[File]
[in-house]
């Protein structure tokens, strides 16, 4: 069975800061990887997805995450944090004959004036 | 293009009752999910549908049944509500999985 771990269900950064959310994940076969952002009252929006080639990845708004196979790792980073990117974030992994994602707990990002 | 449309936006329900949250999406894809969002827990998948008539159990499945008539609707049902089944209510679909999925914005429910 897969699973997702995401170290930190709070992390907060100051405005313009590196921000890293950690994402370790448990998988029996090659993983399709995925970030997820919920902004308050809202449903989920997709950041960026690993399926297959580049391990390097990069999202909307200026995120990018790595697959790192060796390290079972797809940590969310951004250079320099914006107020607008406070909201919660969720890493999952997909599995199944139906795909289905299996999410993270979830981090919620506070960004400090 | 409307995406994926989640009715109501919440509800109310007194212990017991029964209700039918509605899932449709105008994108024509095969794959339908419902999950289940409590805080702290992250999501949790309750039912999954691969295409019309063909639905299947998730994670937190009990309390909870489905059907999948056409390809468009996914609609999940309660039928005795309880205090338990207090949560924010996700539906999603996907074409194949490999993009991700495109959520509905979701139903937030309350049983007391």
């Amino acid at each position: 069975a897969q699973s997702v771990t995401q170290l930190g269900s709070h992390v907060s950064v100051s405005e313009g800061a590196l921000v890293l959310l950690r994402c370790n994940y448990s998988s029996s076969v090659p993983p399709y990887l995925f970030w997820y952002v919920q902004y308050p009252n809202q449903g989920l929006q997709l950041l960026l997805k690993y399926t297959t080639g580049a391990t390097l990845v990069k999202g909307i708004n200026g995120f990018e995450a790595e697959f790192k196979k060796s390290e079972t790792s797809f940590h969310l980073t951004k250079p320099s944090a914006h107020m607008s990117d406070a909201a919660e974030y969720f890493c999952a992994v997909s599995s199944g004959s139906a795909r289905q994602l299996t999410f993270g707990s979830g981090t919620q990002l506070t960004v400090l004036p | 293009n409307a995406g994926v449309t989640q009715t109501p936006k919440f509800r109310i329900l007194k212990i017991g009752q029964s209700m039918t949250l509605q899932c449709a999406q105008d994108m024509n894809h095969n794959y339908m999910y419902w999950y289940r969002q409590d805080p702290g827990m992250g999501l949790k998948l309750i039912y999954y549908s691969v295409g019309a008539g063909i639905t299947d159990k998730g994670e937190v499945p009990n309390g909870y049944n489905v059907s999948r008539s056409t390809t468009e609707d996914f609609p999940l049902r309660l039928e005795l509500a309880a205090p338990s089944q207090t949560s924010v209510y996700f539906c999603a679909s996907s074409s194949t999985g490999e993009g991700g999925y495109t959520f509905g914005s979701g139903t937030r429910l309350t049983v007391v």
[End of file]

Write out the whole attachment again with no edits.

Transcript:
[in-house]
């Protein structure tokens, strides 16, 4: 069975800061990887997805995450944090004959004036 | 293009009752999910549908049944509500999985 771990269900950064959310994940076969952002009252929006080639990845708004196979790792980073990117974030992994994602707990990002 | 449309936006329900949250999406894809969002827990998948008539159990499945008539609707049902089944209510679909999925914005429910 897969699973997702995401170290930190709070992390907060100051405005313009590196921000890293950690994402370790448990998988029996090659993983399709995925970030997820919920902004308050809202449903989920997709950041960026690993399926297959580049391990390097990069999202909307200026995120990018790595697959790192060796390290079972797809940590969310951004250079320099914006107020607008406070909201919660969720890493999952997909599995199944139906795909289905299996999410993270979830981090919620506070960004400090 | 409307995406994926989640009715109501919440509800109310007194212990017991029964209700039918509605899932449709105008994108024509095969794959339908419902999950289940409590805080702290992250999501949790309750039912999954691969295409019309063909639905299947998730994670937190009990309390909870489905059907999948056409390809468009996914609609999940309660039928005795309880205090338990207090949560924010996700539906999603996907074409194949490999993009991700495109959520509905979701139903937030309350049983007391």
């Amino acid at each position: 069975a897969q699973s997702v771990t995401q170290l930190g269900s709070h992390v907060s950064v100051s405005e313009g800061a590196l921000v890293l959310l950690r994402c370790n994940y448990s998988s029996s076969v090659p993983p399709y990887l995925f970030w997820y952002v919920q902004y308050p009252n809202q449903g989920l929006q997709l950041l960026l997805k690993y399926t297959t080639g580049a391990t390097l990845v990069k999202g909307i708004n200026g995120f990018e995450a790595e697959f790192k196979k060796s390290e079972t790792s797809f940590h969310l980073t951004k250079p320099s944090a914006h107020m607008s990117d406070a909201a919660e974030y969720f890493c999952a992994v997909s599995s199944g004959s139906a795909r289905q994602l299996t999410f993270g707990s979830g981090t919620q990002l506070t960004v400090l004036p | 293009n409307a995406g994926v449309t989640q009715t109501p936006k919440f509800r109310i329900l007194k212990i017991g009752q029964s209700m039918t949250l509605q899932c449709a999406q105008d994108m024509n894809h095969n794959y339908m999910y419902w999950y289940r969002q409590d805080p702290g827990m992250g999501l949790k998948l309750i039912y999954y549908s691969v295409g019309a008539g063909i639905t299947d159990k998730g994670e937190v499945p009990n309390g909870y049944n489905v059907s999948r008539s056409t390809t468009e609707d996914f609609p999940l049902r309660l039928e005795l509500a309880a205090p338990s089944q207090t949560s924010v209510y996700f539906c999603a679909s996907s074409s194949t999985g490999e993009g991700g999925y495109t959520f509905g914005s979701g139903t937030r429910l309350t049983v007391v």